The stars of Spellbound, though, are Neil, Ashley, and April. Neil is an oddity in the field, as he plays sports, has hobbies and lives the life of a normal teen boy. His parents, on the other hand, live and breathe championship spelling. They have three different spelling trainers for the boy, and seem to consider his quest for first place nothing less than a family jihad. While Neil himself comes across as rather vanilla in the movie, his father is one of those scary types who you wouldn’t want to sit beside at a high school football game on the off chance Junior gets called for holding. Obsession comes naturally to the man, though, as Neil’s grandfather in India phones with the news that he has paid 1,000 people to pray for the boy. Also, if Neal wins, 5,000 needy families in India will be given food. No pressure, kid.
Ashley is an inner city girl from Washington, D.C. Her accomplishments fly in the face of her circumstances, as several members of her family are incarcerated. She has the additional problem of not having the same creative outlet that boys from her neighborhood have in basketball. The communal aspect of that sport is lost on her while her brilliant spelling talents only alienate her that much further from the other kids. She is a real life version of the teen girls from Bend It Like Bendham with spelling as her soccer. Alternately, it’s the second coming of Hoop Dreams with spelling substituted in for pro ball. Her mother’s awe of Ashley’s gift demonstrates how the event has drawn the family together for a mutual goal: the $10,000 prize which comes with the championship. It is money their family could definitely use. Ashley is a darling girl with personality plus and a singular joy of living that makes her easy to love and root for.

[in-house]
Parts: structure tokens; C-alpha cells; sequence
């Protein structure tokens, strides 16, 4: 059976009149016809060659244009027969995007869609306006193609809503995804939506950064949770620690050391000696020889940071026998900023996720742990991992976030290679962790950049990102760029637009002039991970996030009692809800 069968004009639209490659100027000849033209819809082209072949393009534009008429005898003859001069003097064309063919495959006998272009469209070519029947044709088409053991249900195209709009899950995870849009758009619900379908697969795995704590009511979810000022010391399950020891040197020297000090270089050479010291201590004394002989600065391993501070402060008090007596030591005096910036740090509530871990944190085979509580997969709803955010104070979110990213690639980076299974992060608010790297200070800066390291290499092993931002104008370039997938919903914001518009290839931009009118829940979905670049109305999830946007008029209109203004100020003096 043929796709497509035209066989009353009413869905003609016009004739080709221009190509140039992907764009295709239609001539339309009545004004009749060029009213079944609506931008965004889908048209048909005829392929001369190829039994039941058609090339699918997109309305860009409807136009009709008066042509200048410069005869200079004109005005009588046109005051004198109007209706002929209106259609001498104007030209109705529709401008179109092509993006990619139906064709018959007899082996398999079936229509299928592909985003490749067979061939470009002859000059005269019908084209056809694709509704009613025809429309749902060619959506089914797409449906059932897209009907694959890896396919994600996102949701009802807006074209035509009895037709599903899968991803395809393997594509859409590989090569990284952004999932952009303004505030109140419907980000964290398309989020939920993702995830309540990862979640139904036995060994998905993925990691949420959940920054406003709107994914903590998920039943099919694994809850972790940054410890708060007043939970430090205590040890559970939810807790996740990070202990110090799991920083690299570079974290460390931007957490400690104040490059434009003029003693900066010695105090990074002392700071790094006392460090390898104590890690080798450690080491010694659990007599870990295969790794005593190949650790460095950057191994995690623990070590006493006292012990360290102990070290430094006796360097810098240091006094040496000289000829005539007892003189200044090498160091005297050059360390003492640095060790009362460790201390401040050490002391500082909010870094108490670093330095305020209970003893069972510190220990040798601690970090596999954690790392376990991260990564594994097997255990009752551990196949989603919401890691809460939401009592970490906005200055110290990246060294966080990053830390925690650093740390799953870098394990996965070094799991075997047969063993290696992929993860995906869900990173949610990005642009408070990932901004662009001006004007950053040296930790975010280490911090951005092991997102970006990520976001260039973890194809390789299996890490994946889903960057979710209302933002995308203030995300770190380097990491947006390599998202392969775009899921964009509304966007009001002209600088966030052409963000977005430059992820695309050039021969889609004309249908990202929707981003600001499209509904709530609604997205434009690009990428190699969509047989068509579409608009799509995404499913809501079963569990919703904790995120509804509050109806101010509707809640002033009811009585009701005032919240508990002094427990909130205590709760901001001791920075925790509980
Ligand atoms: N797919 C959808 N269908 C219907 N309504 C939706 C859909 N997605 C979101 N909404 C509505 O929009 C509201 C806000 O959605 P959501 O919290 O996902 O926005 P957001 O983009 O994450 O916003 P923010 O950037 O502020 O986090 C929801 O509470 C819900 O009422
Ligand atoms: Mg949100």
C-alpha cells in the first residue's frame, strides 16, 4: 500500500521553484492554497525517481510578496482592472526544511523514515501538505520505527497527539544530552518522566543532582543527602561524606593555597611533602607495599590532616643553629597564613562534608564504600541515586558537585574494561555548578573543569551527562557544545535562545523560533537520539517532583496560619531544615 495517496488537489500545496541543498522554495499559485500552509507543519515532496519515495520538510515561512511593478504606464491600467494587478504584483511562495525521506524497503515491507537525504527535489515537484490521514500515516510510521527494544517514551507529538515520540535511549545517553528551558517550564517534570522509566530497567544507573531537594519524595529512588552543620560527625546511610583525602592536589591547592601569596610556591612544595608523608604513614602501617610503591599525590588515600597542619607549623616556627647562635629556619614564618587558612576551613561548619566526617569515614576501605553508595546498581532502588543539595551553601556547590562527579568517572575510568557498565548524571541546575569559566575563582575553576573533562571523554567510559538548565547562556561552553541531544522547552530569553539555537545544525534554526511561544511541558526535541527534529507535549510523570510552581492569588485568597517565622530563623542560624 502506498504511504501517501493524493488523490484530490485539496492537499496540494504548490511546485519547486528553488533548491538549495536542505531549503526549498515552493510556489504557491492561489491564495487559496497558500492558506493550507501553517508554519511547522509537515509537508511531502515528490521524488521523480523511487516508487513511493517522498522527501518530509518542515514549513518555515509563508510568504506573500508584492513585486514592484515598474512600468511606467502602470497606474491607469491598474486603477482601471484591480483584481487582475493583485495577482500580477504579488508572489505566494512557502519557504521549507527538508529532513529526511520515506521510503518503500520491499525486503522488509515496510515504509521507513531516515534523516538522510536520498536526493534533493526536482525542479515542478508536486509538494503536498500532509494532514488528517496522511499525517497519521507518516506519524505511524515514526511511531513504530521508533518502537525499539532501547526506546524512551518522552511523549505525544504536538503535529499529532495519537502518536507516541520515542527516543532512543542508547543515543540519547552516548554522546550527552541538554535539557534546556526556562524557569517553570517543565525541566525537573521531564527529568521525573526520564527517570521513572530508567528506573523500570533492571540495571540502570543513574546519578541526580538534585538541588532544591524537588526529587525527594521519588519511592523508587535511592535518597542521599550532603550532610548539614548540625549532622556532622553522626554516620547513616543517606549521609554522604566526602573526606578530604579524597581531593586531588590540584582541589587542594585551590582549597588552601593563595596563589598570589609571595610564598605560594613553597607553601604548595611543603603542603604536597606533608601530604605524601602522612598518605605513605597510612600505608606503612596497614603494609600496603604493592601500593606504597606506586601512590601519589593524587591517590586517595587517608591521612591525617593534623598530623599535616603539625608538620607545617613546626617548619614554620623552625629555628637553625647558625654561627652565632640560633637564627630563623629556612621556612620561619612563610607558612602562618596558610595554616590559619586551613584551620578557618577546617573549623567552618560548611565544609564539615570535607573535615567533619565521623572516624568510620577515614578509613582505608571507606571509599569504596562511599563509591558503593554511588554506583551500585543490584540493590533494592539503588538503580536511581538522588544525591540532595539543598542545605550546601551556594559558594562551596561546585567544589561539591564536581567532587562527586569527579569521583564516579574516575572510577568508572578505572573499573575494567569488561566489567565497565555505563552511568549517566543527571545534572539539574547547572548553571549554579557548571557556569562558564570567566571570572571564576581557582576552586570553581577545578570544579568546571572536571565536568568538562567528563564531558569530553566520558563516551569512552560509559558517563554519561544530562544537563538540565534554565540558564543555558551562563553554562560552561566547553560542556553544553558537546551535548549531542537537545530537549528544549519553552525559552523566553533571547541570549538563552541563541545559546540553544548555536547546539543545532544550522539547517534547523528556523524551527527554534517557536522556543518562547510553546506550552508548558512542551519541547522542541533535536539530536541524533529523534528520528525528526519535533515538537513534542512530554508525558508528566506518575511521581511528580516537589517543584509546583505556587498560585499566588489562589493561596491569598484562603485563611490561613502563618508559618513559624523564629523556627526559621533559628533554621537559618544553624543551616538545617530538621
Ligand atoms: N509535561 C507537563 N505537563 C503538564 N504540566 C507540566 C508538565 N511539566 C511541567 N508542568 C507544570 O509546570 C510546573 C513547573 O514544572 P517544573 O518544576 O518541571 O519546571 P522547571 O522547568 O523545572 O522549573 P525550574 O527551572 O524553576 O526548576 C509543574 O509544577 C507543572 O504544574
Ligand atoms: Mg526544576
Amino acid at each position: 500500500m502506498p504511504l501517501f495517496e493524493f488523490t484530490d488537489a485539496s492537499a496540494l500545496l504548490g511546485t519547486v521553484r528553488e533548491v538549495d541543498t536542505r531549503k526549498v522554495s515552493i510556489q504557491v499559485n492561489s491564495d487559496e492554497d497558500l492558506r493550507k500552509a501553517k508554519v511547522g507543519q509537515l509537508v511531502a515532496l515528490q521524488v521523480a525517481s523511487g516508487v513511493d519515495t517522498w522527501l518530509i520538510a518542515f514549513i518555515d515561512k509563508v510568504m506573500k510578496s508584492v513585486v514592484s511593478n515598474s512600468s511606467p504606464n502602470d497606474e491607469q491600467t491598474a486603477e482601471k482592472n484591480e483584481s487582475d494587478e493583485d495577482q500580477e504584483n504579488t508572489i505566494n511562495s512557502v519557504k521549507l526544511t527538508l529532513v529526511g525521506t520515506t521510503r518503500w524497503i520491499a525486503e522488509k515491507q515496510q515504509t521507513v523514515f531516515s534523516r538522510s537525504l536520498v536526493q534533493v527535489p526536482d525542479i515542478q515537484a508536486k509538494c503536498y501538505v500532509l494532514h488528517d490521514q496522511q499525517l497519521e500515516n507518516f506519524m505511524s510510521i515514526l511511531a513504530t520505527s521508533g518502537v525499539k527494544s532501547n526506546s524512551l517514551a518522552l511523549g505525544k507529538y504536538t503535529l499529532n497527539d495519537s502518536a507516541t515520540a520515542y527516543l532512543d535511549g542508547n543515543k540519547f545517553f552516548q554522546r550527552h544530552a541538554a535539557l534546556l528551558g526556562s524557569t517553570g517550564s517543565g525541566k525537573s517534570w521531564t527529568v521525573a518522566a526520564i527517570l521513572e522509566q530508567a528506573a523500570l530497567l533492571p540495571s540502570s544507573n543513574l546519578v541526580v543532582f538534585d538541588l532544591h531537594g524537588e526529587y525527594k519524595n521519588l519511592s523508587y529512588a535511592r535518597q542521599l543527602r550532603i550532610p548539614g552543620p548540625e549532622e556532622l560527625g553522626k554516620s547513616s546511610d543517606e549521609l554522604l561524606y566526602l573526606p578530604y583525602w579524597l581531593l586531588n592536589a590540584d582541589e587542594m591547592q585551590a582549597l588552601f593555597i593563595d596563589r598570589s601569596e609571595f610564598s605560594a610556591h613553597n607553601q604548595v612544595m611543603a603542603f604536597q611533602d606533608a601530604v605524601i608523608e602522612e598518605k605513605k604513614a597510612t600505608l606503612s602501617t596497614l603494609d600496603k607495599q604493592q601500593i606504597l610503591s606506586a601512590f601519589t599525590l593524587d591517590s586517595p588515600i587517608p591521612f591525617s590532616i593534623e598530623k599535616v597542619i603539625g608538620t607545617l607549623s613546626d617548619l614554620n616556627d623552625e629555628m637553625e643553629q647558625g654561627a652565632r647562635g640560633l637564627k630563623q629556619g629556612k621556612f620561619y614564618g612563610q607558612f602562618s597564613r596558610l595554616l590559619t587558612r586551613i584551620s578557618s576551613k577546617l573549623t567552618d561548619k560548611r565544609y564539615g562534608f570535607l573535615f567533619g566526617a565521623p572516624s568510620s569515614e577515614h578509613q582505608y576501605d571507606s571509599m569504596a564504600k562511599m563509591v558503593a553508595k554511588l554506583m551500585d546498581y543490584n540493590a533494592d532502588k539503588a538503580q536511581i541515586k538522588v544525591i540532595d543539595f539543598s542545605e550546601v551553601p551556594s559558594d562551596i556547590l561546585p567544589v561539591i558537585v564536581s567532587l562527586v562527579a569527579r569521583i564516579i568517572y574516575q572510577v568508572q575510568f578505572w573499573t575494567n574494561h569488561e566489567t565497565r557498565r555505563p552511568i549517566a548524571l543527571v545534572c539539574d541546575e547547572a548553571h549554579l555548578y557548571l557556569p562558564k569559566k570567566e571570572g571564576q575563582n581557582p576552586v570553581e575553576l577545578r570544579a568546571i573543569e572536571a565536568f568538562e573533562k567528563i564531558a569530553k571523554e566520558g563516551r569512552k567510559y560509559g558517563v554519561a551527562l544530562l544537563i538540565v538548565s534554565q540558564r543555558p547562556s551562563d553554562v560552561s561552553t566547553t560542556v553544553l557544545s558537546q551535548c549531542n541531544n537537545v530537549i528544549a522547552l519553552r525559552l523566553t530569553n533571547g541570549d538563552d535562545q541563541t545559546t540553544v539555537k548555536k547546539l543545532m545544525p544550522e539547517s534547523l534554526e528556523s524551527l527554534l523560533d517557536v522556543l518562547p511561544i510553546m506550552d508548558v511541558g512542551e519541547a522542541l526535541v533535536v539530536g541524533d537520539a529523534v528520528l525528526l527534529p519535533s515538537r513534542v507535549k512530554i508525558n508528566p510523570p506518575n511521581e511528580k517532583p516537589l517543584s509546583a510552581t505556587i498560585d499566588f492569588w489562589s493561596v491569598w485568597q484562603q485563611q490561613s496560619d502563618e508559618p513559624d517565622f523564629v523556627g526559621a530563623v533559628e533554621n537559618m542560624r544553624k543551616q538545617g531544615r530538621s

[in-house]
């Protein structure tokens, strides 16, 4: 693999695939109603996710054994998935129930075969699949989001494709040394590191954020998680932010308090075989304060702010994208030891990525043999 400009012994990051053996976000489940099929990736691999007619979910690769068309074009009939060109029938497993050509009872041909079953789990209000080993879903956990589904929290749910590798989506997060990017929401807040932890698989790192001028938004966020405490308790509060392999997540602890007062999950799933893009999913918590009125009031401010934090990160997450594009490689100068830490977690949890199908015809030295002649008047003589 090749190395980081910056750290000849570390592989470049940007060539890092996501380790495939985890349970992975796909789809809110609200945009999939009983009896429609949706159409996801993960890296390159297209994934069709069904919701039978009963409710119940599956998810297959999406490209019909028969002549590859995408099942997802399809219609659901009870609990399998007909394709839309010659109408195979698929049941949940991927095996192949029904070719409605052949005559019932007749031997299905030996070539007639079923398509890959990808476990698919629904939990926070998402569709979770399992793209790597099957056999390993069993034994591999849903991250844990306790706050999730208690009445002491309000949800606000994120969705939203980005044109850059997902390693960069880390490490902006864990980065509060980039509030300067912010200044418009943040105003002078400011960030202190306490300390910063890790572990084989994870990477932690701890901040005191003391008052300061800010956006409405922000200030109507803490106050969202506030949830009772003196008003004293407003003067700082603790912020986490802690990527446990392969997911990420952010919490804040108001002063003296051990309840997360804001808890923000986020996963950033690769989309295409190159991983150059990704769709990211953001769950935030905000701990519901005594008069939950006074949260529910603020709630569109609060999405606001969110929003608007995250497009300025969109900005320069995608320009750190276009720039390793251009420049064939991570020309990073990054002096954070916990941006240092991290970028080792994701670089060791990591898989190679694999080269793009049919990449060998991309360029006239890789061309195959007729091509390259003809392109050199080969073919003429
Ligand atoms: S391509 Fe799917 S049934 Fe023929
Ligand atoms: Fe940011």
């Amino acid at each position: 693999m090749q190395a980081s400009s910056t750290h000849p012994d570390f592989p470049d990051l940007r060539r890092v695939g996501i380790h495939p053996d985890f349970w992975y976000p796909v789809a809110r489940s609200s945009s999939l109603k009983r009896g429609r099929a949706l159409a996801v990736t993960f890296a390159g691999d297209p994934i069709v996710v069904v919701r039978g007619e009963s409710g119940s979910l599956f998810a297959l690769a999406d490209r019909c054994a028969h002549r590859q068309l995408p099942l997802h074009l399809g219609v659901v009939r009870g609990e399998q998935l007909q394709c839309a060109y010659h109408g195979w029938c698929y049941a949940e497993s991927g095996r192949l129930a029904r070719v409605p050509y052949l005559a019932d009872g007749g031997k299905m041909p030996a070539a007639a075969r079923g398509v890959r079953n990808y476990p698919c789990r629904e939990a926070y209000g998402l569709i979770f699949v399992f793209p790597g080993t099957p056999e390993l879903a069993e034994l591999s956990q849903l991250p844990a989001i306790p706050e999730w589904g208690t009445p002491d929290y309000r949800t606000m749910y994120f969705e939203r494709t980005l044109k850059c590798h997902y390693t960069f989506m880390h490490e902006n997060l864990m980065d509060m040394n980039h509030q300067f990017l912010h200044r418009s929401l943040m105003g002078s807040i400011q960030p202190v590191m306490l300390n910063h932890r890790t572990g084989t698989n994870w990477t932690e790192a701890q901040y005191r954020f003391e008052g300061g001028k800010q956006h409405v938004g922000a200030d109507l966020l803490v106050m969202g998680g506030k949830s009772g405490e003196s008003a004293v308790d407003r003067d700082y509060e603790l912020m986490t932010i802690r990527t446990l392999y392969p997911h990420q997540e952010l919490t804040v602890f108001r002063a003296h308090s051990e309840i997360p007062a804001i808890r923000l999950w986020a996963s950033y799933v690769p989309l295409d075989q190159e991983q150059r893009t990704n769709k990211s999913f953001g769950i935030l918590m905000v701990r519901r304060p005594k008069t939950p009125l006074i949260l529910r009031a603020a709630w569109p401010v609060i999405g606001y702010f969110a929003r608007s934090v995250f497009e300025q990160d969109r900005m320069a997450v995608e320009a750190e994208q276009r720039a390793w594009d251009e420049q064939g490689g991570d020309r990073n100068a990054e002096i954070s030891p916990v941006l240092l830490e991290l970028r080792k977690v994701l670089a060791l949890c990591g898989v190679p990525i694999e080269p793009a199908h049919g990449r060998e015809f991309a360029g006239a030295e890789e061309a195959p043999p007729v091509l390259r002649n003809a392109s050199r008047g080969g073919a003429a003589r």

April best demonstrates the passion required to be a championship level speller. She spent the entire summer prior to the school year studying for up to nine hours a day for this event. Her parents, a self-described Archie and Edith Bunker, are a bit mystified by the obsession, but the loving support and dedication offered by these simple folks is the best representation of what Spellbound wants to say about the positives of the national competition. In stark contrast to Neil’s family, they are simply along for the ride in order to show their daughter how much they care for her. When April’s name is called during the Nationals, the look of agony on her father’s face as he desperately tries to spare her the devastating emotional pain of failure takes the movie to another level.
As audience members, we are completely sucked into the world of spelling as we experience the potential highs and lows of a child who has spent an incredible amount of time practicing for the 12 or so words they need to spell correctly in order to win. Hundreds of hours of preparation may be obliterated with a single misstep. Simply by giving the viewer the smallest of snippets into the lives of the children, we are made completely vulnerable to the same sort of mood swings that the parents feel. It’s an impressive feat of documentation, and I would argue the most successful one since the afore-mentioned Hoop Dreams. Watching the movie makes me care about the subjects to a frightening degree. I couldn’t breathe at the moment when the kids I had come to know were called upon to have their moment in the blinding heat of the effulgent spotlight. The capturing of this claustrophobic moment in a way that makes it universal to an audience is masterfully done.
Spellbound received an Academy Award nomination for Best Documentary for 2002, and has begun to receive an expanded release in arthouses across the country. While the body of North American audiences are generally disinclined to watch a documentary, movie-goers willing to give director Jeffrey Blitz the benefit of the doubt will discover that he has helmed a masterpiece. Spellbound is an amazing accomplishment of empathy, and it stands out as an engrossing study of how all-encompassing the National Spelling Bee is to its participants.
Read what She Said.